Even if the budget is approved, lawsuits may tie this thing up for months or longer, and then who knows how much damage will result? It's a complete disaster. All sides are guilty, including the people of California who voted to make sure taxes could never be raised, requiring a two-thirds majority vote to do so.

You're seeing the consequences of that now. Nobody wants to pay taxes, but everybody demands excellent schools and services, or in the case of the TAXEN CUTTEN UBER ALLES they talk everyone into turning those services over to private sector firms who just pocket the money and kick it back to the government types who set up the deals. It's just graft and patronage all the way around.

As I said yesterday, only forced pain will get people serious about reforming government as a way to help people.

[UPDATE 9:45 AM] David Dayen at Calitics (still your best source on California progressive political analysis) calls shenanigans on the "27,000 prisoners released" part of the deal as a way for the Republicans to dump all the blame on the Dems.
OK, so the Governor's Corrections Secy is briefing reporters. And will you look at that, the Times' story was wrong, as was Asm. Blakeslee! The report of 27,000 released is misleading, says the Secretary, but the Administration is interested in some reforms, including a sentencing commission. Wow, that's great, at least in theory. They are offering early release credits that would maybe release 1,700 total. This looks more and more like a coordinated hissy fit laundered through a compliant media.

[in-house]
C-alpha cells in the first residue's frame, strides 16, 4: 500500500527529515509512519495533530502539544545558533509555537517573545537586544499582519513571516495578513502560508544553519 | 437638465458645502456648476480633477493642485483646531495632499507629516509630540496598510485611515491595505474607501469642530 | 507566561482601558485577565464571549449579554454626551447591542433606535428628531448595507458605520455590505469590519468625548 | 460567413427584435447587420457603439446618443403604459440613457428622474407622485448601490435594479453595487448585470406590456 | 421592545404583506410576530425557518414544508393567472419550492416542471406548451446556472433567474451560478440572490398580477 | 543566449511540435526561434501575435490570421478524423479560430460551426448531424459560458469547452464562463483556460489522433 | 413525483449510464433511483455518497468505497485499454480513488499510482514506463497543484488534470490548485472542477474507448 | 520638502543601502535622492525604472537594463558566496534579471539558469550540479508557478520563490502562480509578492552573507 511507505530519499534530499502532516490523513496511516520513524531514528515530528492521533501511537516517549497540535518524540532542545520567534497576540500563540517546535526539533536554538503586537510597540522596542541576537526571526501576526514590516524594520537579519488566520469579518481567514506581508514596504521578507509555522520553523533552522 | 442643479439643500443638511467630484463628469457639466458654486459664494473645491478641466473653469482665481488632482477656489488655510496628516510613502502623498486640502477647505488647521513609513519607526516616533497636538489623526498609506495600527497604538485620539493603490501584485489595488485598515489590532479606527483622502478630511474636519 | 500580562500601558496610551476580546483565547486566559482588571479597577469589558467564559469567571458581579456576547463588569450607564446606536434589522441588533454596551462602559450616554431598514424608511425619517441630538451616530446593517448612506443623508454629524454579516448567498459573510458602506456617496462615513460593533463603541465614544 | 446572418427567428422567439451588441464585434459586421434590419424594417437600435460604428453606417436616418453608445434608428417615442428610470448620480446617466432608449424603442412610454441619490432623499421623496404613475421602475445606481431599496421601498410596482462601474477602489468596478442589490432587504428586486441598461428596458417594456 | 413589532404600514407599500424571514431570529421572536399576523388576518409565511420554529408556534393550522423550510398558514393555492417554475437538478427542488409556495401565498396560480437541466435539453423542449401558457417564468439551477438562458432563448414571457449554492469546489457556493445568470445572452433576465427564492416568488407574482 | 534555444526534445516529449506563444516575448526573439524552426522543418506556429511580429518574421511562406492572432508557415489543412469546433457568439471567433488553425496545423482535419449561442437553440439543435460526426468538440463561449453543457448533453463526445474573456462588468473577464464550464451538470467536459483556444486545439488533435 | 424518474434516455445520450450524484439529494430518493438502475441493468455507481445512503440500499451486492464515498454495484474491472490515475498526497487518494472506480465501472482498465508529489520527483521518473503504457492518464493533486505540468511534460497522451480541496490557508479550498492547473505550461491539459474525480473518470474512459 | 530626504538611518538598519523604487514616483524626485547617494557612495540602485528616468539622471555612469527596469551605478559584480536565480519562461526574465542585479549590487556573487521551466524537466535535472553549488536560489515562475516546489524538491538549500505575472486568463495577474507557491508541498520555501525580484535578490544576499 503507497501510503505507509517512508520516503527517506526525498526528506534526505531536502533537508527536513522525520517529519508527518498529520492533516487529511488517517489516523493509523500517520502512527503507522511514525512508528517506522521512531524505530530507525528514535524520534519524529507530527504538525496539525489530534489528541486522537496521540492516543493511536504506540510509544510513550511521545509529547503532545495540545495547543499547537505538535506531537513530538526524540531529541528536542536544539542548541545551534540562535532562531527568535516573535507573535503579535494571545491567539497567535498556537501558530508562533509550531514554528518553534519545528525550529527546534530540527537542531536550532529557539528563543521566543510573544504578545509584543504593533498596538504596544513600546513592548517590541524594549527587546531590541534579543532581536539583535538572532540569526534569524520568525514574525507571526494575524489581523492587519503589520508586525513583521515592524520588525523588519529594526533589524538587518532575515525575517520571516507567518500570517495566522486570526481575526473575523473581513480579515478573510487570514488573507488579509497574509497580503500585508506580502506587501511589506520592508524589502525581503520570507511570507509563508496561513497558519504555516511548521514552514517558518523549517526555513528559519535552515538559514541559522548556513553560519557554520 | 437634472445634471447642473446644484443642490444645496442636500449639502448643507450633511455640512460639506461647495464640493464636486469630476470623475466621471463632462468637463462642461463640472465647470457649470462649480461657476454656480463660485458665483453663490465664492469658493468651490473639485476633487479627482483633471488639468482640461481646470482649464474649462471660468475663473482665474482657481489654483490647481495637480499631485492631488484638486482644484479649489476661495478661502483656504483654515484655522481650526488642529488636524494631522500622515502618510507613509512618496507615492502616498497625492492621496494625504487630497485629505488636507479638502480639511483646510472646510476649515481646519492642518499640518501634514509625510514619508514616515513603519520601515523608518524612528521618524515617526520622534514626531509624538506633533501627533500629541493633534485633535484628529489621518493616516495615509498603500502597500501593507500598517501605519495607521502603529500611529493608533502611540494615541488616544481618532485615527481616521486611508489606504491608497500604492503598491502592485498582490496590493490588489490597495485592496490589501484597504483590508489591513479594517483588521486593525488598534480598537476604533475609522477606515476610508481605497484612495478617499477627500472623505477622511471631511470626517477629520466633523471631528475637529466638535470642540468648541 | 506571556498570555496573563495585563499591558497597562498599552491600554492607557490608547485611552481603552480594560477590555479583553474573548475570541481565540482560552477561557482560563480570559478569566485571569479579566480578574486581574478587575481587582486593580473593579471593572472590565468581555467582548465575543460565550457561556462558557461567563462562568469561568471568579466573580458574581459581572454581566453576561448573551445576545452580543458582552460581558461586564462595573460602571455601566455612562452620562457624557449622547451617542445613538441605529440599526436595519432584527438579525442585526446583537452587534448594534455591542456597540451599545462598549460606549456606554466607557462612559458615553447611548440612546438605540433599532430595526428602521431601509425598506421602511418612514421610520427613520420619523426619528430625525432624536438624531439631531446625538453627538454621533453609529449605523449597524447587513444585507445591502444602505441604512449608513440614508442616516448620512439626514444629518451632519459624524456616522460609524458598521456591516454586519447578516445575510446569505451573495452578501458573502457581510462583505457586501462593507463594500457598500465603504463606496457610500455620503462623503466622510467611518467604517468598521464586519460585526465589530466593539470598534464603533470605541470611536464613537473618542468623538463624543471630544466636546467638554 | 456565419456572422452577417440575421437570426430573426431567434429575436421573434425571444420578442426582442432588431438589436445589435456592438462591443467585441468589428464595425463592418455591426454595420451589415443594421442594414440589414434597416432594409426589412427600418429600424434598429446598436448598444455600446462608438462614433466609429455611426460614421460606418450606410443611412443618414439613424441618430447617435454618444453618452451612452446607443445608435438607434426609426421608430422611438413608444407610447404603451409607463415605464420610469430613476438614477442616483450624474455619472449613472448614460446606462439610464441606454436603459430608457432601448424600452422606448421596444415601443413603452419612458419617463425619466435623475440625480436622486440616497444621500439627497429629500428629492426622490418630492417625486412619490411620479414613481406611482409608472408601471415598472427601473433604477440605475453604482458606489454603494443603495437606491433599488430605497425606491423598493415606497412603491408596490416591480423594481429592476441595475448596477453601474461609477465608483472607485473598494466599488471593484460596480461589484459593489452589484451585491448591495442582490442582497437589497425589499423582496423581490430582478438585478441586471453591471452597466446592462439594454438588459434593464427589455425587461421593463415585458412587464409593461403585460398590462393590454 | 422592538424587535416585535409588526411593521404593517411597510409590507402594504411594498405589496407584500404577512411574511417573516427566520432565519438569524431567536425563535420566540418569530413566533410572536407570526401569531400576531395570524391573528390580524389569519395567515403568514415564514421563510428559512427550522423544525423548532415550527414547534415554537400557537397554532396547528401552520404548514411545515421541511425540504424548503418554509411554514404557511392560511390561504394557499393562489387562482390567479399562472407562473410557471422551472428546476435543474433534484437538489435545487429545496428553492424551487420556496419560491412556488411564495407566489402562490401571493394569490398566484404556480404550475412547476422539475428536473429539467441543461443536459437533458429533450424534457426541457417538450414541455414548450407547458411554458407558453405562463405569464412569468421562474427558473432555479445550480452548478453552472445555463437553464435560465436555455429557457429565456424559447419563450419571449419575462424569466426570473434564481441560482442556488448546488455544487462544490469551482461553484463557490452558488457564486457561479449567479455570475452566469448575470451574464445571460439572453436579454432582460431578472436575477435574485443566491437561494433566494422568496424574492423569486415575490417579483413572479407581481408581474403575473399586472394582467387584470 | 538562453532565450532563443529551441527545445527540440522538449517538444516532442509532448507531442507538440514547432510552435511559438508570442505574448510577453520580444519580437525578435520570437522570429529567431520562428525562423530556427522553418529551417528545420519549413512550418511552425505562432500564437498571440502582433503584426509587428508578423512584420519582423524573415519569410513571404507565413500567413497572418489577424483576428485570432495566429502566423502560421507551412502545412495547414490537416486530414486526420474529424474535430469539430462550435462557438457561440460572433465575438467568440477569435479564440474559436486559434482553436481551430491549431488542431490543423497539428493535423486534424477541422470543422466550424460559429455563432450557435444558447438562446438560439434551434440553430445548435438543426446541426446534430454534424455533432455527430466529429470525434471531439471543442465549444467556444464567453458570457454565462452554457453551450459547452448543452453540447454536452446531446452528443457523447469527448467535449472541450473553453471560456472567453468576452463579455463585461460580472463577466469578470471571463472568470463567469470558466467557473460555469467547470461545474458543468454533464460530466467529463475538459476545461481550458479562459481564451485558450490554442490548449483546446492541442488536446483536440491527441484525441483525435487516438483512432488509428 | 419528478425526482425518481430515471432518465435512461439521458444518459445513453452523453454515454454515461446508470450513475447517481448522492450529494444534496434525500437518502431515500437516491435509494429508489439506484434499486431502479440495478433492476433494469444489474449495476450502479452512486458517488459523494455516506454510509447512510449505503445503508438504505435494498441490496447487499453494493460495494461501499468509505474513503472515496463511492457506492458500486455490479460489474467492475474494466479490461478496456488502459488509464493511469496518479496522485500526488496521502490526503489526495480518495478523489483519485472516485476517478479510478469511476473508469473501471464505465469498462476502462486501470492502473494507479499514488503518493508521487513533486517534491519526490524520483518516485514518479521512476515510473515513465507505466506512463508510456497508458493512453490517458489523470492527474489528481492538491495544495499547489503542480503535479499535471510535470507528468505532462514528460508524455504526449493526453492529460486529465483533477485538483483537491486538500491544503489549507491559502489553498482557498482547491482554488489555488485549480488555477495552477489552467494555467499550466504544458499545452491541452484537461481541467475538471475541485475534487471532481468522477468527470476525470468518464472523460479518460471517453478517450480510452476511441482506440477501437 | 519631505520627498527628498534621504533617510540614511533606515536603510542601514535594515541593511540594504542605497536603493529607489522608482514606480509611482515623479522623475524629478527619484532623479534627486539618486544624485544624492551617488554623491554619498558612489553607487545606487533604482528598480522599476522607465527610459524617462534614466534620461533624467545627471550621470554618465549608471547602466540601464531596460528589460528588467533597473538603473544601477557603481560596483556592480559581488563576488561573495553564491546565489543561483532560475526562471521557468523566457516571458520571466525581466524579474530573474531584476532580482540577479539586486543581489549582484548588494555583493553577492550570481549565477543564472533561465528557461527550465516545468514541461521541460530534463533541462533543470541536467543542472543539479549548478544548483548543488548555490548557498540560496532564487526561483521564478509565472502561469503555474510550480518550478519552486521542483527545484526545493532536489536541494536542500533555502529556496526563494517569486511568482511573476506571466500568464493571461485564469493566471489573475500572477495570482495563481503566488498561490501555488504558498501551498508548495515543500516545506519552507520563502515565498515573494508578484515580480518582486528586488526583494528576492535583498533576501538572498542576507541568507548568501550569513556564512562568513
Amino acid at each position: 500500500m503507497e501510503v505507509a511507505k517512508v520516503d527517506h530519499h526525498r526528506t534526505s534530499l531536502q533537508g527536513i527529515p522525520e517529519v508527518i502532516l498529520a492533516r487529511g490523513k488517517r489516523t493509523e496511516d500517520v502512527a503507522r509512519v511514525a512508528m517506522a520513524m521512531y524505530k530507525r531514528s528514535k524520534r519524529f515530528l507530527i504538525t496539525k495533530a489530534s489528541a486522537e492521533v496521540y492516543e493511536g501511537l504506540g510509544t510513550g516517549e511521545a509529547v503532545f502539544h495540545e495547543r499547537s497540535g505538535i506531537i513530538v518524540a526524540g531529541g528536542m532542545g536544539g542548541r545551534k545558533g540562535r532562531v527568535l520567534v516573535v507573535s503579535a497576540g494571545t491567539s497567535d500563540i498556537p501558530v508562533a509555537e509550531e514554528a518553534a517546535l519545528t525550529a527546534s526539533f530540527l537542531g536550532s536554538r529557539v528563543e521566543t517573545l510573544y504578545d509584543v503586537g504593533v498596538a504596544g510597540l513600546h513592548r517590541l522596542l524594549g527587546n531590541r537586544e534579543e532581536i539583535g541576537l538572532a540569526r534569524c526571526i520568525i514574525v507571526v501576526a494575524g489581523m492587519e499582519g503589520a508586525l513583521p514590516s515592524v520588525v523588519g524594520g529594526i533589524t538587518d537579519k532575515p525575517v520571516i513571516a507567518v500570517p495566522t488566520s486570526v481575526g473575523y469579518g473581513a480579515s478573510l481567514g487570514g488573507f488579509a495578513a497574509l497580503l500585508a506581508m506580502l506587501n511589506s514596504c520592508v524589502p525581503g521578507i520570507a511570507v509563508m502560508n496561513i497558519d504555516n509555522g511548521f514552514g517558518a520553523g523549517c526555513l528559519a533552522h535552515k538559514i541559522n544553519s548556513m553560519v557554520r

Deals within deals, wheels within wheels. The game is still whoever gets out of this mess with the most righteous indignation and the least blame wins.

And the people of California lose.

Kenneth The Governor Has A Health Care Plan

When a GOP lightweight wants to look all policy wonky, they call up Roger Murdoch's boys and get a Serious Op-Ed Piece in the Wall Street Journal. Today's contestant is Bobby "Kenneth the Governor" Jindal, trying to climb back into the 2012 ring by fronting the GOP health care plan.
First, Mr. Obama doggedly promises that if you like your (private) health-care coverage now, you can keep it. That promise is hollow, because the Democrats’ reforms are designed to push an ever-increasing number of Americans into a government-run health-care plan.

If a so-called public option is part of health-care reform, the Lewin Group study estimates over 100 million Americans may leave private plans for government-run health care. Any government plan will benefit from taxpayer subsidies and be able to operate at a financial loss—competing unfairly in the marketplace until private plans are driven out of business. The government plan will become so large that it will set, rather than negotiate, prices. This will inevitably lead to monopoly, with a resulting threat to the quality of our health care.